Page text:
February 23, 2006

Collapsed Russian roof kills 49

By Guy Faulconbridge

MOSCOW (Reuters) - A Moscow market roof collapsed on
Thursday, possibly under the weight of snow, killing at least
49 people and trapping many in the rubble, emergency services

Rescue workers with sniffer dogs were searching for
survivors trapped under twisted metal and concrete as smoke
billowed from the market's ruins.

Emergency Ministry spokesmen put the death toll from the
early morning accident at 49 with 31 injured in hospital. But
emergency workers at the scene said the toll could rise

"People trapped are calling out. They are knocking. The
trouble is: time is going by," Emergencies Minister Sergei
Shoigu said at the scene, where rescue workers tried to locate
survivors as another bitter winter's night loomed.

The building in Bauman district in eastern Moscow caved in
at 5:45 a.m. (0245 GMT) after an overnight snowfall in the city
which is undergoing one of its harshest winters in a

As the death toll edged toward 50, President Vladimir Putin
called for a "painstaking investigation" to pin down why the
building, built in the 1970s, collapsed.

The collapse came as vendors were setting out their stalls
at the start of a national holiday. Many victims were from
Azerbaijan and other countries in the Caucasus.

"I woke up. There was some sort of big bang and everything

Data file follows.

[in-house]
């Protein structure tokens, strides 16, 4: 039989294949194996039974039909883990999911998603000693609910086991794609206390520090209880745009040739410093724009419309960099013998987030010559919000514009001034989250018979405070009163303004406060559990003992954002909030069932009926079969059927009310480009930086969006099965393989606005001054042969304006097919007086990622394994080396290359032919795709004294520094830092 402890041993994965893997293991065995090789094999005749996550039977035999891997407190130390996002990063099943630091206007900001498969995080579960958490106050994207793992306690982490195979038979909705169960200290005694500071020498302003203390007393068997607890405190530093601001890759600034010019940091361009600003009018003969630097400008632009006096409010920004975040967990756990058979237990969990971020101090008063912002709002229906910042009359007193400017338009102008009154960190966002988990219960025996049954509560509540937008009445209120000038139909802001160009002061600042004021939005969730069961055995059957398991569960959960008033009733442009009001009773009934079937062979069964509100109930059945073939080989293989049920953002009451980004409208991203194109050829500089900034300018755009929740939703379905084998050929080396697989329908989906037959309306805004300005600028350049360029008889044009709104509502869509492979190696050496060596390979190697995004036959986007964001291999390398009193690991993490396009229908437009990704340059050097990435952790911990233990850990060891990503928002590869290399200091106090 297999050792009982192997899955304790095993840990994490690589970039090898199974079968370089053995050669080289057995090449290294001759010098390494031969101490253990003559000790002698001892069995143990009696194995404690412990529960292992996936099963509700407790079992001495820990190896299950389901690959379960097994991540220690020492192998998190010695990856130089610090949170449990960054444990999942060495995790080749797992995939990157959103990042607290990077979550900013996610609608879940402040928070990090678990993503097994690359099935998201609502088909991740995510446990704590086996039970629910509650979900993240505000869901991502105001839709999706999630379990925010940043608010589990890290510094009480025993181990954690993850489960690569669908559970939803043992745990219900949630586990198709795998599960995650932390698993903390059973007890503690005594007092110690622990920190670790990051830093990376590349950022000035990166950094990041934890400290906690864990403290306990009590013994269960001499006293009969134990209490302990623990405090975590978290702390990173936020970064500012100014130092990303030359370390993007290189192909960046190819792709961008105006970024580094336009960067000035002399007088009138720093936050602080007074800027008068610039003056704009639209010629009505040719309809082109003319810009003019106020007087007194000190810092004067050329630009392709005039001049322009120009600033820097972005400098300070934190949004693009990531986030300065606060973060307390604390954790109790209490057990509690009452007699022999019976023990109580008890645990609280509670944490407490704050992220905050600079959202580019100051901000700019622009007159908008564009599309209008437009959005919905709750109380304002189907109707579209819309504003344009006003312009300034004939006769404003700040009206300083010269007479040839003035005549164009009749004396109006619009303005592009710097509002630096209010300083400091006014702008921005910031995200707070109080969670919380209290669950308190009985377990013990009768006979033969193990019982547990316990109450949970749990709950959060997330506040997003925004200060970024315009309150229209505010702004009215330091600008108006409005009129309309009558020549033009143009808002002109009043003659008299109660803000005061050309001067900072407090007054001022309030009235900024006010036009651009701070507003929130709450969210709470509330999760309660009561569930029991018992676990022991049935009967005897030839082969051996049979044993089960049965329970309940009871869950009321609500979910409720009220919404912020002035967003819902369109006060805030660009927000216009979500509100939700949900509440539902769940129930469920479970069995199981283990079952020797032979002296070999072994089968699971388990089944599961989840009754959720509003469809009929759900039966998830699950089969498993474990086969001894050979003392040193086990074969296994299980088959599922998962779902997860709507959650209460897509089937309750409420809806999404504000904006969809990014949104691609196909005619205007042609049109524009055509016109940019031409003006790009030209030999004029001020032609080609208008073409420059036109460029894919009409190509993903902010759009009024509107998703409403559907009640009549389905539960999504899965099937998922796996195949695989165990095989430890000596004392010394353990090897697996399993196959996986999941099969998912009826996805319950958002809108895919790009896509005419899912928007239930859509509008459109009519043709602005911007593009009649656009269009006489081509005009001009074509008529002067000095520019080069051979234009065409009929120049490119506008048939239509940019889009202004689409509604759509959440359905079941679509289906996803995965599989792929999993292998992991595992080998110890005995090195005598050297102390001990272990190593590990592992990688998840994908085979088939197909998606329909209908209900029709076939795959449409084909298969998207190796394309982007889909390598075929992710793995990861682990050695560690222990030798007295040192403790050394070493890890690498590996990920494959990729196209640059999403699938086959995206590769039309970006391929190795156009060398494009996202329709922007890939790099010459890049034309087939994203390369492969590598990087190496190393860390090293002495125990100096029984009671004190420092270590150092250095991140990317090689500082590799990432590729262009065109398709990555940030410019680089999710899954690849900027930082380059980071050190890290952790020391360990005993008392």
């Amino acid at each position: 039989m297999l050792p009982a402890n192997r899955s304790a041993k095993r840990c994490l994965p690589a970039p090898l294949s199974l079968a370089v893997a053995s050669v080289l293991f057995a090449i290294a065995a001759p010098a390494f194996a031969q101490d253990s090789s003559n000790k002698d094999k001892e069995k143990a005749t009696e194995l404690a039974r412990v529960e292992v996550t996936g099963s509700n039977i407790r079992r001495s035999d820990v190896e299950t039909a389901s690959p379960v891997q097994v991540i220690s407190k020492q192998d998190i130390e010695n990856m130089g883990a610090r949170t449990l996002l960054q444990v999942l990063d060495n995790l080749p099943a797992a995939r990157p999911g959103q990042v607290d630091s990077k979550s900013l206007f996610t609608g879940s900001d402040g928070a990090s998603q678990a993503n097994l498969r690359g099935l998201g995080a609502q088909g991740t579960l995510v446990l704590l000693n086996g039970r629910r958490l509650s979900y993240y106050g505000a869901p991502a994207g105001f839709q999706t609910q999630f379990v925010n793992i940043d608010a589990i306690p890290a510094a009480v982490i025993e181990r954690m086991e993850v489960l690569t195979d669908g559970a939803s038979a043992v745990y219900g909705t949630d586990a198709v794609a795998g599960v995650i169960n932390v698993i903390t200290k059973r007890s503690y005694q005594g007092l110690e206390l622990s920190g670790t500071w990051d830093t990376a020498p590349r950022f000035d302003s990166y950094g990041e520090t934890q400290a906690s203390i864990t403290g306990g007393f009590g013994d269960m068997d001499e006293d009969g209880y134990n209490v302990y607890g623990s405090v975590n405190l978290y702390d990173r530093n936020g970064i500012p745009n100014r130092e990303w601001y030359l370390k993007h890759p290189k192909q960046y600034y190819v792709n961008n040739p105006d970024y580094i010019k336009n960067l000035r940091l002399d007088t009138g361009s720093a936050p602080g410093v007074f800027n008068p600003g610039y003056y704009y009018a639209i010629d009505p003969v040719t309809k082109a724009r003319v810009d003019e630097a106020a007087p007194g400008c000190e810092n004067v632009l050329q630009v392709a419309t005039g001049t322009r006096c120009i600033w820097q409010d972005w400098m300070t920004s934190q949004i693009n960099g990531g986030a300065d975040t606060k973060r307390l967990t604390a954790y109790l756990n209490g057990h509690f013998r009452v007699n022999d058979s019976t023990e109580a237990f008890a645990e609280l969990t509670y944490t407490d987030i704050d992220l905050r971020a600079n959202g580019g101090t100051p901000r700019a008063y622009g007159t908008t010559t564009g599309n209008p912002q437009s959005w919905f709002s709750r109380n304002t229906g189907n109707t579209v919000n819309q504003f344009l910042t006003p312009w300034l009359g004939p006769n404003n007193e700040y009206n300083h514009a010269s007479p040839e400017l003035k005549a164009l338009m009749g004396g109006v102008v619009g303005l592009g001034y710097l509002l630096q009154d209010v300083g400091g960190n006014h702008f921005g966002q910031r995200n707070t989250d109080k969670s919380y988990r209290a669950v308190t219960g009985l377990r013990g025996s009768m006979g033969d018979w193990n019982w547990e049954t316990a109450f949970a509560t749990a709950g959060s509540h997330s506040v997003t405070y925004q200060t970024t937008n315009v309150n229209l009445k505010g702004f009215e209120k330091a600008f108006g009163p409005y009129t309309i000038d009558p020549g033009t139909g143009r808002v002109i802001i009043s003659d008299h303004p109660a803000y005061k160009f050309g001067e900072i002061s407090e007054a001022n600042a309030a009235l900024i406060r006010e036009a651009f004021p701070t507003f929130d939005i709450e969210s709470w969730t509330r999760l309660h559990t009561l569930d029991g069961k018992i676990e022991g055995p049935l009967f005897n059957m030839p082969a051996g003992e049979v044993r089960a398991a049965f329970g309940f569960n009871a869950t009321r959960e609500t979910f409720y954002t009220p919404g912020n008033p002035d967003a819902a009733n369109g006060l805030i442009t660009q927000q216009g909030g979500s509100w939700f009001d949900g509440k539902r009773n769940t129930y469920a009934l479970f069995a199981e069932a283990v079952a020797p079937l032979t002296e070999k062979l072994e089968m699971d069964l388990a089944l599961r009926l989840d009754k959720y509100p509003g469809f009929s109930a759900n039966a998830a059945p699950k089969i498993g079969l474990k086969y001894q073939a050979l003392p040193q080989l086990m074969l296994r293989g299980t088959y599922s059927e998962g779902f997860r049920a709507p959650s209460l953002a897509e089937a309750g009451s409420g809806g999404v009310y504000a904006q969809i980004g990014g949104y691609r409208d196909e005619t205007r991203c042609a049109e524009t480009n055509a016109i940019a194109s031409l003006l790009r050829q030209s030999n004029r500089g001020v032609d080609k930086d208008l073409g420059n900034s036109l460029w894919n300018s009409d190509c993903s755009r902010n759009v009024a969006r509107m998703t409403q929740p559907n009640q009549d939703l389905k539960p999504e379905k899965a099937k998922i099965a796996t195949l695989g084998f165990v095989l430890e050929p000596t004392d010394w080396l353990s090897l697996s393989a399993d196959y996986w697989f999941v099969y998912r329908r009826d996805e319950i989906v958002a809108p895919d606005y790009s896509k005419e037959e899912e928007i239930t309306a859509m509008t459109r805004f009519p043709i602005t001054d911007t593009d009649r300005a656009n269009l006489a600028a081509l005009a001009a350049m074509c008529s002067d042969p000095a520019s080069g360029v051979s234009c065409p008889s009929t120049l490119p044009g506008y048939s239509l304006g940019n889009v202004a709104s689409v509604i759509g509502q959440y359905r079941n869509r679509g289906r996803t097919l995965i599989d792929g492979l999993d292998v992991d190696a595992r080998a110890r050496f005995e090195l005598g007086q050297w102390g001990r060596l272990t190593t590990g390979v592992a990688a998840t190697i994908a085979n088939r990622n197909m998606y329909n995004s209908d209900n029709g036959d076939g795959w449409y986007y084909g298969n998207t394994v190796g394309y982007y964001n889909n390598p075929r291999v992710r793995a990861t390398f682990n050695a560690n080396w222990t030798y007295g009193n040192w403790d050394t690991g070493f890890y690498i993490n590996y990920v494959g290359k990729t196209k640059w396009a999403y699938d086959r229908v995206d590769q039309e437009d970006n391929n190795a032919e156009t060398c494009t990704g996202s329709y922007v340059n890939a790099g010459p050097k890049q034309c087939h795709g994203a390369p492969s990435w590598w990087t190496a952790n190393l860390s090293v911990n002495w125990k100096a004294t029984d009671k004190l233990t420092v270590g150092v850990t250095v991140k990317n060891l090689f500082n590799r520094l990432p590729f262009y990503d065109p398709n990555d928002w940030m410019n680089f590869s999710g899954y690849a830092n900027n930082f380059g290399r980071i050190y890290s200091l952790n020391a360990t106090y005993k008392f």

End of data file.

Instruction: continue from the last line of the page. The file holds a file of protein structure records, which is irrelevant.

was in darkness," said Halik Mamedov, 37, a herb seller who had
been sleeping under a staircase in the market and managed to
scramble to safety.

Mamedov estimated there were about 100 people in the market
place at the time. Another worker who was allowed back into the
market by emergency services told Reuters he saw bodies
everywhere and put the death toll at about 55.


Anxious relatives awaited news outside police cordons and
scanned survivor lists pinned to buildings.

"Everything just collapsed, I picked myself up and ran,"
said Rasim, whose brother was killed in the building.

Fifty rescue teams, including firefighters, were drafted in
and lifting gear raised twisted girders and concrete blocks.

Bodies of the victims lay for a while in the snow alongside
the debris as rescue workers concentrated their efforts on
hacking their way into the rubble.

Survivors were said to be communicating from the debris by
mobile phone to help rescue workers locate them.

The main market building came crashing down onto an area of
21,530 sq ft, Russian news agencies said.

Moscow Mayor Yuri Luzhkov, who went to the scene, ruled out
the possibility that the disaster was an attack by Chechen
militants to coincide with the armed forces national holiday.

"We can safely say that the collapse of the market's roof
is not a terrorist act," he said, adding that the roof probably
collapsed because it could not bear the weight of the snow.

Luzhkov ordered checks at all the buildings with roofs of
similar design.

Nodar Kancheli, the market's architect, said its roof had
not been designed to bear a heavy load of snow.

"It seems there was a lot of snow, and nobody removed it,"
Itar-Tass news agency quoted him as saying on the radio.

Kancheli was charged in April 2005 with negligence over the
design of the Transvaal Park swimming pool complex, whose roof
collapsed in February 2004 under the weight of snow, killing 28
people and injuring 200. He has denied responsibility.

Heavy snow has caused roof collapses elsewhere in Europe
this winter, killing 66 people at an exhibition in Katowice,
Poland, and 15 in an ice rink in Bad Reichenhall, Germany.